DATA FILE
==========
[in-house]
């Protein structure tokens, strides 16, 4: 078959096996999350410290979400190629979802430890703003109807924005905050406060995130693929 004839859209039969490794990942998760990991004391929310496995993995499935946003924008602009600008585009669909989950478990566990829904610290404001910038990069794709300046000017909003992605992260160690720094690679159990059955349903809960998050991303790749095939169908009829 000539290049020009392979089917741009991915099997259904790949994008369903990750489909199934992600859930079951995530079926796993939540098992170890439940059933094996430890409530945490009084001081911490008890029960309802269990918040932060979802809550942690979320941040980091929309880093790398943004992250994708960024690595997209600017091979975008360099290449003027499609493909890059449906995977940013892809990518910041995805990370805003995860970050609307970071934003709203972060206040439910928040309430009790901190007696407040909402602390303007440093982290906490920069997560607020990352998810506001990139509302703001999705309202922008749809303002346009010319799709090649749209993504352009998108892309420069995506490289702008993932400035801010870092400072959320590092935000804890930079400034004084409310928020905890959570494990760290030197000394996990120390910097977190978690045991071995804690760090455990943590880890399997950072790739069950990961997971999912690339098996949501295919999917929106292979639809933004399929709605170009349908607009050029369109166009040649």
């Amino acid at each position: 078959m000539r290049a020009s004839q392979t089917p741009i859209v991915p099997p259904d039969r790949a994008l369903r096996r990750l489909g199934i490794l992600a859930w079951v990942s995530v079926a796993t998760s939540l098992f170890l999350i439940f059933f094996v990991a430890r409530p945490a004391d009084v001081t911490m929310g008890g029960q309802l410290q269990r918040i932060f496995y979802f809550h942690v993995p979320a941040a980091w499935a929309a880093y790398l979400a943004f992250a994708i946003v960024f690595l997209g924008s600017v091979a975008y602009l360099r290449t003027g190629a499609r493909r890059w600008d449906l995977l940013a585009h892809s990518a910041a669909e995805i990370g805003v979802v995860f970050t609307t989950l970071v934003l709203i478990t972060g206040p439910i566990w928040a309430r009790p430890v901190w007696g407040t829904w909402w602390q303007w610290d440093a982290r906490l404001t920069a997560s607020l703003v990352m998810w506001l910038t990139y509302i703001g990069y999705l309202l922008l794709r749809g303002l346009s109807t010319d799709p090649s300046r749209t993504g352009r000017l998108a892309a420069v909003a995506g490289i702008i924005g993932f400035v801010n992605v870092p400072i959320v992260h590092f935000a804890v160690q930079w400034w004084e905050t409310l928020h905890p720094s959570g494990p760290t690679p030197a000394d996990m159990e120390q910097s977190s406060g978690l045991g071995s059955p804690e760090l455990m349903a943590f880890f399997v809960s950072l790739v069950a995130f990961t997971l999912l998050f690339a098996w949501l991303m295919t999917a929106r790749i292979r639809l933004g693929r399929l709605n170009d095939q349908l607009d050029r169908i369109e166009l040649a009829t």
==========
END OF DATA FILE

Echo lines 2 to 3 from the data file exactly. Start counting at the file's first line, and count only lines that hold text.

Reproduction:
């Protein structure tokens, strides 16, 4: 078959096996999350410290979400190629979802430890703003109807924005905050406060995130693929 004839859209039969490794990942998760990991004391929310496995993995499935946003924008602009600008585009669909989950478990566990829904610290404001910038990069794709300046000017909003992605992260160690720094690679159990059955349903809960998050991303790749095939169908009829 000539290049020009392979089917741009991915099997259904790949994008369903990750489909199934992600859930079951995530079926796993939540098992170890439940059933094996430890409530945490009084001081911490008890029960309802269990918040932060979802809550942690979320941040980091929309880093790398943004992250994708960024690595997209600017091979975008360099290449003027499609493909890059449906995977940013892809990518910041995805990370805003995860970050609307970071934003709203972060206040439910928040309430009790901190007696407040909402602390303007440093982290906490920069997560607020990352998810506001990139509302703001999705309202922008749809303002346009010319799709090649749209993504352009998108892309420069995506490289702008993932400035801010870092400072959320590092935000804890930079400034004084409310928020905890959570494990760290030197000394996990120390910097977190978690045991071995804690760090455990943590880890399997950072790739069950990961997971999912690339098996949501295919999917929106292979639809933004399929709605170009349908607009050029369109166009040649």
């Amino acid at each position: 078959m000539r290049a020009s004839q392979t089917p741009i859209v991915p099997p259904d039969r790949a994008l369903r096996r990750l489909g199934i490794l992600a859930w079951v990942s995530v079926a796993t998760s939540l098992f170890l999350i439940f059933f094996v990991a430890r409530p945490a004391d009084v001081t911490m929310g008890g029960q309802l410290q269990r918040i932060f496995y979802f809550h942690v993995p979320a941040a980091w499935a929309a880093y790398l979400a943004f992250a994708i946003v960024f690595l997209g924008s600017v091979a975008y602009l360099r290449t003027g190629a499609r493909r890059w600008d449906l995977l940013a585009h892809s990518a910041a669909e995805i990370g805003v979802v995860f970050t609307t989950l970071v934003l709203i478990t972060g206040p439910i566990w928040a309430r009790p430890v901190w007696g407040t829904w909402w602390q303007w610290d440093a982290r906490l404001t920069a997560s607020l703003v990352m998810w506001l910038t990139y509302i703001g990069y999705l309202l922008l794709r749809g303002l346009s109807t010319d799709p090649s300046r749209t993504g352009r000017l998108a892309a420069v909003a995506g490289i702008i924005g993932f400035v801010n992605v870092p400072i959320v992260h590092f935000a804890v160690q930079w400034w004084e905050t409310l928020h905890p720094s959570g494990p760290t690679p030197a000394d996990m159990e120390q910097s977190s406060g978690l045991g071995s059955p804690e760090l455990m349903a943590f880890f399997v809960s950072l790739v069950a995130f990961t997971l999912l998050f690339a098996w949501l991303m295919t999917a929106r790749i292979r639809l933004g693929r399929l709605n170009d095939q349908l607009d050029r169908i369109e166009l040649a009829t």